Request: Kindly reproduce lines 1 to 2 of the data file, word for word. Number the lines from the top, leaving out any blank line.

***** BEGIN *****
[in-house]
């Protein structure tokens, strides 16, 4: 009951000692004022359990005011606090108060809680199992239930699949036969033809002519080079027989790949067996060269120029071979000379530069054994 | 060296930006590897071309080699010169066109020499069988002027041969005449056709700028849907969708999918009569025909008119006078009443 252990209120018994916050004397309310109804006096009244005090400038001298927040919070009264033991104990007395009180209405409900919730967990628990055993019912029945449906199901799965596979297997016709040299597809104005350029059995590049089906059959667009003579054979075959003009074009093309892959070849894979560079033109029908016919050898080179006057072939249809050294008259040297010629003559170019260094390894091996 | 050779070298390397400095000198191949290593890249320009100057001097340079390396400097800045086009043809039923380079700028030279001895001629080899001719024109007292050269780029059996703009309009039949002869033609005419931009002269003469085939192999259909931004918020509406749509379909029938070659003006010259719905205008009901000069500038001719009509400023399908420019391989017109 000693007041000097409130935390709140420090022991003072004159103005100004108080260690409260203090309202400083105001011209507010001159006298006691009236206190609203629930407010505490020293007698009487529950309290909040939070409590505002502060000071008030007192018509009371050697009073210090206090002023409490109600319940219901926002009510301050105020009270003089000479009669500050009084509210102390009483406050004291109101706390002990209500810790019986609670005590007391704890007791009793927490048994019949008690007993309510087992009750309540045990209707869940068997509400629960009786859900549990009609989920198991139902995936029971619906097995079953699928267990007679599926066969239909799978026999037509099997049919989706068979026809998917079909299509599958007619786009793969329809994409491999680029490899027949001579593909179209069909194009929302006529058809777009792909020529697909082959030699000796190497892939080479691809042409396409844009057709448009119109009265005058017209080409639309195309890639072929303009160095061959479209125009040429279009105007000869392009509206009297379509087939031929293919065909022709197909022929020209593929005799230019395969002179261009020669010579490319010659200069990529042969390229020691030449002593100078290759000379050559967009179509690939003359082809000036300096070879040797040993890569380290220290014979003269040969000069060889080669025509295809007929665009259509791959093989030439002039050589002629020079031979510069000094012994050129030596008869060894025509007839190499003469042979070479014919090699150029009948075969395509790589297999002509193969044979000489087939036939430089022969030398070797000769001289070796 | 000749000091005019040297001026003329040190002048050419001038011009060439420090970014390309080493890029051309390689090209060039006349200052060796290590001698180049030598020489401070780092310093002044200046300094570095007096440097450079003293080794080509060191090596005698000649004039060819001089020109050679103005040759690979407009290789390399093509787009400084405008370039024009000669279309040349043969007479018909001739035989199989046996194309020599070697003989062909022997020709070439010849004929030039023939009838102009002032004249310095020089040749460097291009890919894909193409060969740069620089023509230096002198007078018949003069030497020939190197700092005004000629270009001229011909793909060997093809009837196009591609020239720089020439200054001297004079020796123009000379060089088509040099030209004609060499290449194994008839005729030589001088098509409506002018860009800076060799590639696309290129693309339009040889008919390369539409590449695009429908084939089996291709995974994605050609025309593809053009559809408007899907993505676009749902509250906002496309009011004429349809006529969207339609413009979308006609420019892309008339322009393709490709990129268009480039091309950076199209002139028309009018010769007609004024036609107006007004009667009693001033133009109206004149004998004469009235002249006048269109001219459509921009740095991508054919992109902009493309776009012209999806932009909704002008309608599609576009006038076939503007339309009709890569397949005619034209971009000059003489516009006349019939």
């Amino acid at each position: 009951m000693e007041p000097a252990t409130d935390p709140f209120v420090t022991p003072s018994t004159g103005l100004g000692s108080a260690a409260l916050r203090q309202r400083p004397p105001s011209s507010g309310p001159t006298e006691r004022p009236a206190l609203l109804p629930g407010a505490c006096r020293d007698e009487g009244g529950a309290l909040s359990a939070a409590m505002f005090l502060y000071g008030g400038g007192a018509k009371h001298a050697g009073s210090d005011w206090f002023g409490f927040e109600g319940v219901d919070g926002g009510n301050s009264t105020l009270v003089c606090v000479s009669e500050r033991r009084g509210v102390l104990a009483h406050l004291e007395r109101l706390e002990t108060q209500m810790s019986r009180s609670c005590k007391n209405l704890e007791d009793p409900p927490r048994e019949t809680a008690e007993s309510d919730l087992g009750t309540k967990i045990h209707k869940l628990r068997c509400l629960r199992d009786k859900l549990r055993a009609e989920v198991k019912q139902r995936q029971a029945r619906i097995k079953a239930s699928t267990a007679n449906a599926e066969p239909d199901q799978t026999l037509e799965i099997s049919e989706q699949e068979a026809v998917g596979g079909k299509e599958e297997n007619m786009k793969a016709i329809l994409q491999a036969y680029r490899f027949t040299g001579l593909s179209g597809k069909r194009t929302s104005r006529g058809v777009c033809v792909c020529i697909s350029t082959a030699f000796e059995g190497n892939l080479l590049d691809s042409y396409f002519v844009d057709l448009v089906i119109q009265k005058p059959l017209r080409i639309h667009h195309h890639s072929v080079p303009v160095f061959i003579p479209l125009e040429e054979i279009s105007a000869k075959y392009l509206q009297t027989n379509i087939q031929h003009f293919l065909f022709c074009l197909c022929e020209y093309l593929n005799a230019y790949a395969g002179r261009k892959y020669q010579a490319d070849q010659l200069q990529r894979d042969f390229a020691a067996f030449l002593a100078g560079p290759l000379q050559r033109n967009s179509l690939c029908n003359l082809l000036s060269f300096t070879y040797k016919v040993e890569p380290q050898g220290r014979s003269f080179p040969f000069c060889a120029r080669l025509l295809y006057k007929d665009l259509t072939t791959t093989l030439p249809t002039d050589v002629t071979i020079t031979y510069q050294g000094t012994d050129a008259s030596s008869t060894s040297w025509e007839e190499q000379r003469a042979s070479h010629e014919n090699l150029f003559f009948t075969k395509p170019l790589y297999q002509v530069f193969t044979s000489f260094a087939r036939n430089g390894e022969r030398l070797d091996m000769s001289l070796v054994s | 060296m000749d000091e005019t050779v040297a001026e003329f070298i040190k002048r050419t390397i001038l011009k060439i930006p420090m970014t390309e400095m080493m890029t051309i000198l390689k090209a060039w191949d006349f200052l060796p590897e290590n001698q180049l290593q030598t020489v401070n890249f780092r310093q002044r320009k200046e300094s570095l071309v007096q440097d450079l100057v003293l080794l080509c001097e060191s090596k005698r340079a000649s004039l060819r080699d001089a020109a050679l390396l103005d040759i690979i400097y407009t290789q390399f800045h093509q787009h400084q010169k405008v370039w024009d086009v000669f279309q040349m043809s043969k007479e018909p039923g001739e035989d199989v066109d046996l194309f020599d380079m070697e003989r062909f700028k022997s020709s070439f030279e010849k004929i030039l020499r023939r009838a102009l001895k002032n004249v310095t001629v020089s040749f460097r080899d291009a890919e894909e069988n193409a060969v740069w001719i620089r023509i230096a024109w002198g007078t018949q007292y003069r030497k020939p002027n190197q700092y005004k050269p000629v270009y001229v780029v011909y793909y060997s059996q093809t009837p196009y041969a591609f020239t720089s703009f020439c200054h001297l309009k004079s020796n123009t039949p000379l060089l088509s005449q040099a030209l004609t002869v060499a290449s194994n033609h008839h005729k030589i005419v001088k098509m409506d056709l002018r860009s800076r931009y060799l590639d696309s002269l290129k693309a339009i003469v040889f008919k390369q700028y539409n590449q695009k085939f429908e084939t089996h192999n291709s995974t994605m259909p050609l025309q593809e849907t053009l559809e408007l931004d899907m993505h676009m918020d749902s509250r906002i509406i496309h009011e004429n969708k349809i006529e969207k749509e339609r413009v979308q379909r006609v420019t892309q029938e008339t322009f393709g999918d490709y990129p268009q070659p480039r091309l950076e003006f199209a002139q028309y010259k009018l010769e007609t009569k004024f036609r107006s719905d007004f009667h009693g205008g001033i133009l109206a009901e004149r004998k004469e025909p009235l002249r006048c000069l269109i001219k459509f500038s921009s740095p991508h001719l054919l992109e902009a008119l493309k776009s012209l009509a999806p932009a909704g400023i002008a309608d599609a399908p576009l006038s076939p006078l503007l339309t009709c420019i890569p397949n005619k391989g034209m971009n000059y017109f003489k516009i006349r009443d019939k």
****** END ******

[in-house]
């Protein structure tokens, strides 16, 4: 009951000692004022359990005011606090108060809680199992239930699949036969033809002519080079027989790949067996060269120029071979000379530069054994 | 060296930006590897071309080699010169066109020499069988002027041969005449056709700028849907969708999918009569025909008119006078009443 252990209120018994916050004397309310109804006096009244005090400038001298927040919070009264033991104990007395009180209405409900919730967990628990055993019912029945449906199901799965596979297997016709040299597809104005350029059995590049089906059959667009003579054979075959003009074009093309892959070849894979560079033109029908016919050898080179006057072939249809050294008259040297010629003559170019260094390894091996 | 050779070298390397400095000198191949290593890249320009100057001097340079390396400097800045086009043809039923380079700028030279001895001629080899001719024109007292050269780029059996703009309009039949002869033609005419931009002269003469085939192999259909931004918020509406749509379909029938070659003006010259719905205008009901000069500038001719009509400023399908420019391989017109 000693007041000097409130935390709140420090022991003072004159103005100004108080260690409260203090309202400083105001011209507010001159006298006691009236206190609203629930407010505490020293007698009487529950309290909040939070409590505002502060000071008030007192018509009371050697009073210090206090002023409490109600319940219901926002009510301050105020009270003089000479009669500050009084509210102390009483406050004291109101706390002990209500810790019986609670005590007391704890007791009793927490048994019949008690007993309510087992009750309540045990209707869940068997509400629960009786859900549990009609989920198991139902995936029971619906097995079953699928267990007679599926066969239909799978026999037509099997049919989706068979026809998917079909299509599958007619786009793969329809994409491999680029490899027949001579593909179209069909194009929302006529058809777009792909020529697909082959030699000796190497892939080479691809042409396409844009057709448009119109009265005058017209080409639309195309890639072929303009160095061959479209125009040429279009105007000869392009509206009297379509087939031929293919065909022709197909022929020209593929005799230019395969002179261009020669010579490319010659200069990529042969390229020691030449002593100078290759000379050559967009179509690939003359082809000036300096070879040797040993890569380290220290014979003269040969000069060889080669025509295809007929665009259509791959093989030439002039050589002629020079031979510069000094012994050129030596008869060894025509007839190499003469042979070479014919090699150029009948075969395509790589297999002509193969044979000489087939036939430089022969030398070797000769001289070796 | 000749000091005019040297001026003329040190002048050419001038011009060439420090970014390309080493890029051309390689090209060039006349200052060796290590001698180049030598020489401070780092310093002044200046300094570095007096440097450079003293080794080509060191090596005698000649004039060819001089020109050679103005040759690979407009290789390399093509787009400084405008370039024009000669279309040349043969007479018909001739035989199989046996194309020599070697003989062909022997020709070439010849004929030039023939009838102009002032004249310095020089040749460097291009890919894909193409060969740069620089023509230096002198007078018949003069030497020939190197700092005004000629270009001229011909793909060997093809009837196009591609020239720089020439200054001297004079020796123009000379060089088509040099030209004609060499290449194994008839005729030589001088098509409506002018860009800076060799590639696309290129693309339009040889008919390369539409590449695009429908084939089996291709995974994605050609025309593809053009559809408007899907993505676009749902509250906002496309009011004429349809006529969207339609413009979308006609420019892309008339322009393709490709990129268009480039091309950076199209002139028309009018010769007609004024036609107006007004009667009693001033133009109206004149004998004469009235002249006048269109001219459509921009740095991508054919992109902009493309776009012209999806932009909704002008309608599609576009006038076939503007339309009709890569397949005619034209971009000059003489516009006349019939």